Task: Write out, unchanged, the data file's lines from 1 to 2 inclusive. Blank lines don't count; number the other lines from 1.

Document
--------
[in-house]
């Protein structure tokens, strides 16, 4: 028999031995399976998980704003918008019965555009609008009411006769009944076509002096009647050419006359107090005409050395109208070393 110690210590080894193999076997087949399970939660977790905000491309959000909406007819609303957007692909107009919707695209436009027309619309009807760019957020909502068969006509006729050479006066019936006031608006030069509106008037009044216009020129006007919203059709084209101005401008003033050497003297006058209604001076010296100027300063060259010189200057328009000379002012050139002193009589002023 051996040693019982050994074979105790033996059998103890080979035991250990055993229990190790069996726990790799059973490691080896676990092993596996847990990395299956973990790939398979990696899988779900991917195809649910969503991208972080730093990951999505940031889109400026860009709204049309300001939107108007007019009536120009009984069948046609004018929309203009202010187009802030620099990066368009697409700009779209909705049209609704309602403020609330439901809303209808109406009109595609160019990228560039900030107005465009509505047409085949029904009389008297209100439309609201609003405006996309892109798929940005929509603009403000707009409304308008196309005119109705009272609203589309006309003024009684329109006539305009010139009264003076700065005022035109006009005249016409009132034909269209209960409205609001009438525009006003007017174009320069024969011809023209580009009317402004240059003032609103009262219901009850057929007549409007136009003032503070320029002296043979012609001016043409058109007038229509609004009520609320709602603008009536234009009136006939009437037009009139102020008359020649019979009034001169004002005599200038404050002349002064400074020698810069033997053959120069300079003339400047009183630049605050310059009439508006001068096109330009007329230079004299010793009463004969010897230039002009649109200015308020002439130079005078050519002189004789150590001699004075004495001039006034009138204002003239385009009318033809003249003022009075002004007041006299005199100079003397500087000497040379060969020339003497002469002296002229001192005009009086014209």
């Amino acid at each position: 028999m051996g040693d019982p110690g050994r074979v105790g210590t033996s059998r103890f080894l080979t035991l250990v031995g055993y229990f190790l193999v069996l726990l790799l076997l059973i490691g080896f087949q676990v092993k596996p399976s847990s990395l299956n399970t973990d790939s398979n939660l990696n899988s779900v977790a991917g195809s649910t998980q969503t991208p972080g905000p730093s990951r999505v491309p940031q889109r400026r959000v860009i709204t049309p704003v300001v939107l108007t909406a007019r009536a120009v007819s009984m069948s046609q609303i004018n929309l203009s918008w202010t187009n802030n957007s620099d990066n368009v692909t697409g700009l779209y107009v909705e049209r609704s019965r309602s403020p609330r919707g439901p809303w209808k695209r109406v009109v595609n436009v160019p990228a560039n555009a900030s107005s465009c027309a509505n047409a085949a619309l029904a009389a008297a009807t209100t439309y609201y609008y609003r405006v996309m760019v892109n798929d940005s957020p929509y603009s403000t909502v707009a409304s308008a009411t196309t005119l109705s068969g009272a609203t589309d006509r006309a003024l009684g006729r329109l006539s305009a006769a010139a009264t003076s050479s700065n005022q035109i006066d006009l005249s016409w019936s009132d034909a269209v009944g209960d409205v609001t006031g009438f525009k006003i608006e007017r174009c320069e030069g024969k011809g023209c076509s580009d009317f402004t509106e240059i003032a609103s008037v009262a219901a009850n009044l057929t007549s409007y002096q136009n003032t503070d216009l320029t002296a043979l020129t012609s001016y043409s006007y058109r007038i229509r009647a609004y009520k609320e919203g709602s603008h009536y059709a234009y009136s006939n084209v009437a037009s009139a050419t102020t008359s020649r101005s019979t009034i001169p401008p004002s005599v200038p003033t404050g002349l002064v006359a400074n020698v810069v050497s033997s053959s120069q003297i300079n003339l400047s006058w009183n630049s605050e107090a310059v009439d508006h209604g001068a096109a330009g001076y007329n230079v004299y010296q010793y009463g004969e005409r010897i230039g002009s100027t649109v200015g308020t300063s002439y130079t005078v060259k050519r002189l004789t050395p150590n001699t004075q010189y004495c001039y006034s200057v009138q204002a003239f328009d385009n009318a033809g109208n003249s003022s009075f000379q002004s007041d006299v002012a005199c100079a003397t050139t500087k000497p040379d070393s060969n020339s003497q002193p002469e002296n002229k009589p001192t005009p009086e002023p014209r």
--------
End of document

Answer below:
[in-house]
């Protein structure tokens, strides 16, 4: 028999031995399976998980704003918008019965555009609008009411006769009944076509002096009647050419006359107090005409050395109208070393 110690210590080894193999076997087949399970939660977790905000491309959000909406007819609303957007692909107009919707695209436009027309619309009807760019957020909502068969006509006729050479006066019936006031608006030069509106008037009044216009020129006007919203059709084209101005401008003033050497003297006058209604001076010296100027300063060259010189200057328009000379002012050139002193009589002023 051996040693019982050994074979105790033996059998103890080979035991250990055993229990190790069996726990790799059973490691080896676990092993596996847990990395299956973990790939398979990696899988779900991917195809649910969503991208972080730093990951999505940031889109400026860009709204049309300001939107108007007019009536120009009984069948046609004018929309203009202010187009802030620099990066368009697409700009779209909705049209609704309602403020609330439901809303209808109406009109595609160019990228560039900030107005465009509505047409085949029904009389008297209100439309609201609003405006996309892109798929940005929509603009403000707009409304308008196309005119109705009272609203589309006309003024009684329109006539305009010139009264003076700065005022035109006009005249016409009132034909269209209960409205609001009438525009006003007017174009320069024969011809023209580009009317402004240059003032609103009262219901009850057929007549409007136009003032503070320029002296043979012609001016043409058109007038229509609004009520609320709602603008009536234009009136006939009437037009009139102020008359020649019979009034001169004002005599200038404050002349002064400074020698810069033997053959120069300079003339400047009183630049605050310059009439508006001068096109330009007329230079004299010793009463004969010897230039002009649109200015308020002439130079005078050519002189004789150590001699004075004495001039006034009138204002003239385009009318033809003249003022009075002004007041006299005199100079003397500087000497040379060969020339003497002469002296002229001192005009009086014209």